I have that awesome book - Zx Spectrum ROM Disassembled (correct the title if I got it wrong), where the author wrote about the audio code in the ROM and referring to "T" state, "... T200... T5000, etc". What is this?

UPDATE In reference to 48K Spectrum, in Australia under the 50Mhz spectrum (PAL).


2 Answers 2


In the Spectrum lexicon, a t-state is just a "time state" — a single cycle of the ~3.5Mhz clock.

For implied evidence of that, see e.g. this document of 128K ZX Spectrum Technical Information, which states

... there are 70908 T states per frame, and the '50 Hz' interrupt occurs at 50.01 Hz.

70908 t-states per frame * 50.01 Hz = 3.546 million t-states per second. Which is the clock rate of the processor (slightly rounded, because the 50.01 is slightly rounded).

  • Ahh, Thanks. So where/how did the 224 T states come from?
    – Fandango68
    Nov 21, 2019 at 5:43
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    @Fandango68 from TV signal timing and screen resolution ... you know screen is outputed 50Hz so a frame is 20ms but not whole time is the screen rendering there are blank and sync times in it too ... so if you take just single line of TV signal its just fraction of the 20ms and precomputed to CPU clock equal to 224T ... btw take a look at What are tacts in the context of ZX Spectrum systems?
    – Spektre
    Nov 21, 2019 at 8:33
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    There are several mistakes here, which make details inconsistent. A single line of output takes 224 t-states on 48K ZX Spectrum, but 228 t-states on 128K ZX Spectrum models. 48K ZX Spectrum has Z80 clocked at precisely 3.5MHz (see faqwiki.zxnet.co.uk/wiki/ZX_Spectrum_16K/48K), so it has line frequency 3500000/224=15625Hz and, with 312 lines per frame, frame frequency 50.08Hz. 128K ZX Spectrum models have Z80 clocked at 3.5469MHz (see faqwiki.zxnet.co.uk/wiki/ZX_Spectrum_128), so its line and frame frequencies are 3546900/228~15556.6Hz and, with 311 lines per frame, 50.02Hz.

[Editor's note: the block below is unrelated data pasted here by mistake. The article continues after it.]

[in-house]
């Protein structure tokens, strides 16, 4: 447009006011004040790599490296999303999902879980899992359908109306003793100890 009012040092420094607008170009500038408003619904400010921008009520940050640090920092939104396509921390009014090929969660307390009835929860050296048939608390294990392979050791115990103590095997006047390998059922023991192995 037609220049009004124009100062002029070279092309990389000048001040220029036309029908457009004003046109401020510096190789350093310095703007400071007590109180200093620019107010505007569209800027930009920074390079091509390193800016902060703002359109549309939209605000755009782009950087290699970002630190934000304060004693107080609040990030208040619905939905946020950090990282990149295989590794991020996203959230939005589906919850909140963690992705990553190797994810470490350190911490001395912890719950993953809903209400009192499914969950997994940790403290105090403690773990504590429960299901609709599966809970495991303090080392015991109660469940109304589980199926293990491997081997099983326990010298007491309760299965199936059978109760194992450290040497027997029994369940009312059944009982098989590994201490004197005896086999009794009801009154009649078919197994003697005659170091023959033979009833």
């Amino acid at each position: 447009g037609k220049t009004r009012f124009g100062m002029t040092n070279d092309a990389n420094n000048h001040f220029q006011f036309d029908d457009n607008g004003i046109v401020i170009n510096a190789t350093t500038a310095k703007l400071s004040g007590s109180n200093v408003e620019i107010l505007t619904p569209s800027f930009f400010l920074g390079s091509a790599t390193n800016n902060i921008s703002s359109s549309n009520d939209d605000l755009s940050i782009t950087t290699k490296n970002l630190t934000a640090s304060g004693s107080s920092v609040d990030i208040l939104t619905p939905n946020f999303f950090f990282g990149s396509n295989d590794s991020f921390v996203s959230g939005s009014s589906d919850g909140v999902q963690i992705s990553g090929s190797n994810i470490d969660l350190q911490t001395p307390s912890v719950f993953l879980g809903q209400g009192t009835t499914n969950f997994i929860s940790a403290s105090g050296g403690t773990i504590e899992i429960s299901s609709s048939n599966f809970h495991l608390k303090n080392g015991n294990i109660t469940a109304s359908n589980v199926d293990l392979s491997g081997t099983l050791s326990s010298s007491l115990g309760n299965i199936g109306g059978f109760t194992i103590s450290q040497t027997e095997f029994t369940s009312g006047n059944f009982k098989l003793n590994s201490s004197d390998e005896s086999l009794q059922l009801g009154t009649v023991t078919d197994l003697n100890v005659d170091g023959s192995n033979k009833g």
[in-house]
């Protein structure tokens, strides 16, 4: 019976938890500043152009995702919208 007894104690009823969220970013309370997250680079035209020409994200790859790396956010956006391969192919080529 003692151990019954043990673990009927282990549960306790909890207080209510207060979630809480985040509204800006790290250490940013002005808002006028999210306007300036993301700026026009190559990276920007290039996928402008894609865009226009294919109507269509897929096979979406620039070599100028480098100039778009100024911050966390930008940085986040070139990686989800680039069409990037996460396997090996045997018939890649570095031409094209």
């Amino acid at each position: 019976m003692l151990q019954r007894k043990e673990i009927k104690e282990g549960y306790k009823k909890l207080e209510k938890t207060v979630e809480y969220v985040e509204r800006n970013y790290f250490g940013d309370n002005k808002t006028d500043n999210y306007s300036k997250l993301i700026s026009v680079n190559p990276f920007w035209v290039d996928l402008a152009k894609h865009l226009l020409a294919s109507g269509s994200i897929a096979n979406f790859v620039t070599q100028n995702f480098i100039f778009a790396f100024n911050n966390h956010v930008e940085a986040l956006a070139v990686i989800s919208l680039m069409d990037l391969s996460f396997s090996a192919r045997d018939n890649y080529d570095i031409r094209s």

– introspec
    Nov 21, 2019 at 11:57
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    @introspec from that I count exactly one mistake — citing a 3.58Mhz clock. I’ve taken out the 48kb example as it was more straightforward to do so than to add a more explicit “this document about the 128kb, which is slightly different”. But even as originally written the answer made no further mistakes.
    – Tommy
    Nov 21, 2019 at 13:04
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    @Fandango68 oh, no, sorry — the NTSC number is why I originally typed 3.58Mhz, which is not the correct clock rate for a Spectrum. I've no idea what Timex did in NTSC world, the answer is entirely about the Spectrum's native PAL timings.
    – Tommy
    Nov 22, 2019 at 4:08

The mysterious "T" is CPU clock tick, as mentioned above, and it figures as a "non-dividable time quantum" on this computer. When you need to do something with perfect timing (e.g. audio generation), you had to compute how much ticks your routine takes (each instruction takes a known amount of T). It is very painful, but because ZX Spectrum has no HW timers, there was no other way.

ZX Spectrum's BEEP is a quite simple "square wave generator". At first, it computes how much Ts (= CPU clock ticks) it will need per one wave cycle, then repeat: toggle EAR output between 0 and 1 and wait for a given number of Ts.

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